8. Discuss soil texture with the class by showing the Soil PowerPoint.
9. Have students complete the “What’s Your Soil Texture?” lab using soil samples that the students supply from around their homes. Review soil texture by doing a Texture-by-Feel analysis and by using the Soil Triangle. To use the Soil Triangle, students will create a “soil shake.” Allow these to settle overnight.
10. Compare the results of the soil texture lab. Students will measure each layer of their “soil shake” and create a ratio of each layer of the soil’s texture compared to the entire sample. Students will then convert these into percentages and use the Soil Triangle to determine their soil’s texture. Students will complete the “What’s Your Soil Texture?” analysis and conclusion questions.
11. After students have determined the texture of each sample, label and group the local soil samples as clay, sand, and silt. Allow students to make observations of each group (sand, silt, clay) and compare and contrast the soil samples by using the Soil Texture Graphic Organizer. Students should observe physical characteristics, texture, color, and consistency. Students should use the sense of touch to observe as well as observe the soil using a hand lens.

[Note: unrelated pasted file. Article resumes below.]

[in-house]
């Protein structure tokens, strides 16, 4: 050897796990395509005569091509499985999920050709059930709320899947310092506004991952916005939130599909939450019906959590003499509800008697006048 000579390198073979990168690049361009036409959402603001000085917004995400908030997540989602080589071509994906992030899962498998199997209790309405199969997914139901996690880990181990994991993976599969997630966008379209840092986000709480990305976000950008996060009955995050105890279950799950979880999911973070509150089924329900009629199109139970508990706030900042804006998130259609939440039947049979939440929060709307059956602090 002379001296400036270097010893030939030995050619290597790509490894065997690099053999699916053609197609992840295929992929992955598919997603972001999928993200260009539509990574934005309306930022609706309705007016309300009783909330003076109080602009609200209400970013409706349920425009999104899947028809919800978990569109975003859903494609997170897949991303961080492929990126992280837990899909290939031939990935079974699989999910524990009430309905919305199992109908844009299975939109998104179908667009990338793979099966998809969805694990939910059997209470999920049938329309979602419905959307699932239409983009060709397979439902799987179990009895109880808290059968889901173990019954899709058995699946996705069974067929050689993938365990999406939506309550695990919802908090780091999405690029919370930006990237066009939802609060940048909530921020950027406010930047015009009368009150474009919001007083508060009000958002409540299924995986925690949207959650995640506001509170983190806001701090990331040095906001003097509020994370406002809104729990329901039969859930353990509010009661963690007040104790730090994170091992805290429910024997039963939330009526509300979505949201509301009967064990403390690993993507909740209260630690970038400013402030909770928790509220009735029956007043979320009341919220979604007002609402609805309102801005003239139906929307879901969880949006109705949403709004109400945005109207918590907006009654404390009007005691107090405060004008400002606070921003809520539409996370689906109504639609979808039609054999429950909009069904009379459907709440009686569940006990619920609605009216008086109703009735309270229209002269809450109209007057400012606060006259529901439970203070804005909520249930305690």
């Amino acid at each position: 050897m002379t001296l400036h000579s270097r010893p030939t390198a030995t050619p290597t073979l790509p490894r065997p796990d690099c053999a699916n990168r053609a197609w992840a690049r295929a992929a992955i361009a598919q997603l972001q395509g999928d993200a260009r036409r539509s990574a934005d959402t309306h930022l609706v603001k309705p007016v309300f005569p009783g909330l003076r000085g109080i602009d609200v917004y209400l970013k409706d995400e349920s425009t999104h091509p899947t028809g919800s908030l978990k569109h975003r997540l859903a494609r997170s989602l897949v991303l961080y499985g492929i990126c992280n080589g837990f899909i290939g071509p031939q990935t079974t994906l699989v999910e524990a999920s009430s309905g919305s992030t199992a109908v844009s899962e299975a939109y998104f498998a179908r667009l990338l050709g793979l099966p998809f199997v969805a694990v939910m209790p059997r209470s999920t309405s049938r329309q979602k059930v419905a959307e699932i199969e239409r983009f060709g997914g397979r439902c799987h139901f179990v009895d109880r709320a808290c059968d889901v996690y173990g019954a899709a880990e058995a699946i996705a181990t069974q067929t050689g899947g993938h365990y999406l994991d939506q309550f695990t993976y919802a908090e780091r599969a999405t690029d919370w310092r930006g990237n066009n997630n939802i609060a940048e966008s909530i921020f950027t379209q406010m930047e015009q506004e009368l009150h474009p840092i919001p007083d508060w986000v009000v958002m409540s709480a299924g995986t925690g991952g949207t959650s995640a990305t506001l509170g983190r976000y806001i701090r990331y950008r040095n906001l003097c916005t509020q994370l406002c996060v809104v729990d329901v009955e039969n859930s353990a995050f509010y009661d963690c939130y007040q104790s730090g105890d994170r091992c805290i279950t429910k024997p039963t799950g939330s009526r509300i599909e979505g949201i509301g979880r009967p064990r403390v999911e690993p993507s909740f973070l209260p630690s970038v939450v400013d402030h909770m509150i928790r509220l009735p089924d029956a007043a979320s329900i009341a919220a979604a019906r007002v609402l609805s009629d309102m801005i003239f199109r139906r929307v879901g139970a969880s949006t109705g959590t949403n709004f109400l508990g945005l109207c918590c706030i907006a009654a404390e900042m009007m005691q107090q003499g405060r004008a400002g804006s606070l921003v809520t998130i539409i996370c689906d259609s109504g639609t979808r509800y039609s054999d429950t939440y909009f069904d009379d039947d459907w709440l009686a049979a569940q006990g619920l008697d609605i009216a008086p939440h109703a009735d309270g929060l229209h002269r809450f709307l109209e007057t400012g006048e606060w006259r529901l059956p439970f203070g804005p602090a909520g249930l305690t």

12. As a class, discuss the properties of materials that may be appealing to an artist (malleability, color, availability). Ask students to use their comparisons of the sand, silt, and clay to evaluate each type of soil to be used for art making. Have students write a short paragraph describing which soil texture they believe would be the best to use for creating ceramic art. Students should use their analysis of the soil (from their graphic organizer) to defend their reasoning.
13. Have students compare the physical characteristics of the local samples of soil with clay purchased from an art-supply store. As a class, discuss the reasons the store-bought clay has been manufactured to accentuate particular physical properties.
14. Project and discuss Spring on the Missouri by Thomas Hart Benton. Questions may include: What do you see in this picture? What do you think is going on? What do you see that makes you say that? What natural force is shown in this picture? How do natural forces affect the environment, humans, and other creatures? How are the people reacting to this natural phenomenon? How does the artist use texture in this painting?